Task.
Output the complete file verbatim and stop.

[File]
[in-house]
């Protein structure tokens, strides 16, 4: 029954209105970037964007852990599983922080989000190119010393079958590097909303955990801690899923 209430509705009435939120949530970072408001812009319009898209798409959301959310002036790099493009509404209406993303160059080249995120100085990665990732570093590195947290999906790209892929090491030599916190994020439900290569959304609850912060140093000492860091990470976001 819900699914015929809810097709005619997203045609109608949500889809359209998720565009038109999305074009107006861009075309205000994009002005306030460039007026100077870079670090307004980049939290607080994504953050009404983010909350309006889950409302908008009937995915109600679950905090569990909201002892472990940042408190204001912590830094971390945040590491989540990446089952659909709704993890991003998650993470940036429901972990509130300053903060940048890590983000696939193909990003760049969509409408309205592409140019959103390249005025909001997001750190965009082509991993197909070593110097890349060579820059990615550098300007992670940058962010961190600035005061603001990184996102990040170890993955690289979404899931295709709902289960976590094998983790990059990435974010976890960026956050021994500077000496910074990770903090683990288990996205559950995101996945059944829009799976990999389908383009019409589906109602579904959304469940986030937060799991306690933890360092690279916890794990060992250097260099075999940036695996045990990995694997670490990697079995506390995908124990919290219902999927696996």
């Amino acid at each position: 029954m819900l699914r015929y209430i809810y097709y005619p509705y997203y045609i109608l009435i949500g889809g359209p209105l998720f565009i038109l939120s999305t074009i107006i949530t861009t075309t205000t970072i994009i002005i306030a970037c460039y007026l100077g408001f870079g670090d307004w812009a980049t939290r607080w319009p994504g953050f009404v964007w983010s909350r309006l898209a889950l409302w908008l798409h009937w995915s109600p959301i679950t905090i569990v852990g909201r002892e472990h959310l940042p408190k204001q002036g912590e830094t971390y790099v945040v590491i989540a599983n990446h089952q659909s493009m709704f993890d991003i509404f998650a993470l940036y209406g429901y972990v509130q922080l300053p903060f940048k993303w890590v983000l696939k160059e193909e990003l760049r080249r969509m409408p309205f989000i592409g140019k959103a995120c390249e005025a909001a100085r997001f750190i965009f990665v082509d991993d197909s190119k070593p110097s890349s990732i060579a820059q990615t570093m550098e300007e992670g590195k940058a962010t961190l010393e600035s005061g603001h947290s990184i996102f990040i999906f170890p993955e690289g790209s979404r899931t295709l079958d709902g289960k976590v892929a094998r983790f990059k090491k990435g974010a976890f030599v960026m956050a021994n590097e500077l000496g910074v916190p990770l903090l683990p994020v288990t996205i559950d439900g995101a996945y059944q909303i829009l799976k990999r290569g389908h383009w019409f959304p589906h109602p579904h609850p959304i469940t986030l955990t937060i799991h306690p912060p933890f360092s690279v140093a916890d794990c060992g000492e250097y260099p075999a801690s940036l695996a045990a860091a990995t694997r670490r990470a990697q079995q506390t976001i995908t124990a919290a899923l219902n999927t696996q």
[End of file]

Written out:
[in-house]
């Protein structure tokens, strides 16, 4: 029954209105970037964007852990599983922080989000190119010393079958590097909303955990801690899923 209430509705009435939120949530970072408001812009319009898209798409959301959310002036790099493009509404209406993303160059080249995120100085990665990732570093590195947290999906790209892929090491030599916190994020439900290569959304609850912060140093000492860091990470976001 819900699914015929809810097709005619997203045609109608949500889809359209998720565009038109999305074009107006861009075309205000994009002005306030460039007026100077870079670090307004980049939290607080994504953050009404983010909350309006889950409302908008009937995915109600679950905090569990909201002892472990940042408190204001912590830094971390945040590491989540990446089952659909709704993890991003998650993470940036429901972990509130300053903060940048890590983000696939193909990003760049969509409408309205592409140019959103390249005025909001997001750190965009082509991993197909070593110097890349060579820059990615550098300007992670940058962010961190600035005061603001990184996102990040170890993955690289979404899931295709709902289960976590094998983790990059990435974010976890960026956050021994500077000496910074990770903090683990288990996205559950995101996945059944829009799976990999389908383009019409589906109602579904959304469940986030937060799991306690933890360092690279916890794990060992250097260099075999940036695996045990990995694997670490990697079995506390995908124990919290219902999927696996």
């Amino acid at each position: 029954m819900l699914r015929y209430i809810y097709y005619p509705y997203y045609i109608l009435i949500g889809g359209p209105l998720f565009i038109l939120s999305t074009i107006i949530t861009t075309t205000t970072i994009i002005i306030a970037c460039y007026l100077g408001f870079g670090d307004w812009a980049t939290r607080w319009p994504g953050f009404v964007w983010s909350r309006l898209a889950l409302w908008l798409h009937w995915s109600p959301i679950t905090i569990v852990g909201r002892e472990h959310l940042p408190k204001q002036g912590e830094t971390y790099v945040v590491i989540a599983n990446h089952q659909s493009m709704f993890d991003i509404f998650a993470l940036y209406g429901y972990v509130q922080l300053p903060f940048k993303w890590v983000l696939k160059e193909e990003l760049r080249r969509m409408p309205f989000i592409g140019k959103a995120c390249e005025a909001a100085r997001f750190i965009f990665v082509d991993d197909s190119k070593p110097s890349s990732i060579a820059q990615t570093m550098e300007e992670g590195k940058a962010t961190l010393e600035s005061g603001h947290s990184i996102f990040i999906f170890p993955e690289g790209s979404r899931t295709l079958d709902g289960k976590v892929a094998r983790f990059k090491k990435g974010a976890f030599v960026m956050a021994n590097e500077l000496g910074v916190p990770l903090l683990p994020v288990t996205i559950d439900g995101a996945y059944q909303i829009l799976k990999r290569g389908h383009w019409f959304p589906h109602p579904h609850p959304i469940t986030l955990t937060i799991h306690p912060p933890f360092s690279v140093a916890d794990c060992g000492e250097y260099p075999a801690s940036l695996a045990a860091a990995t694997r670490r990470a990697q079995q506390t976001i995908t124990a919290a899923l219902n999927t696996q």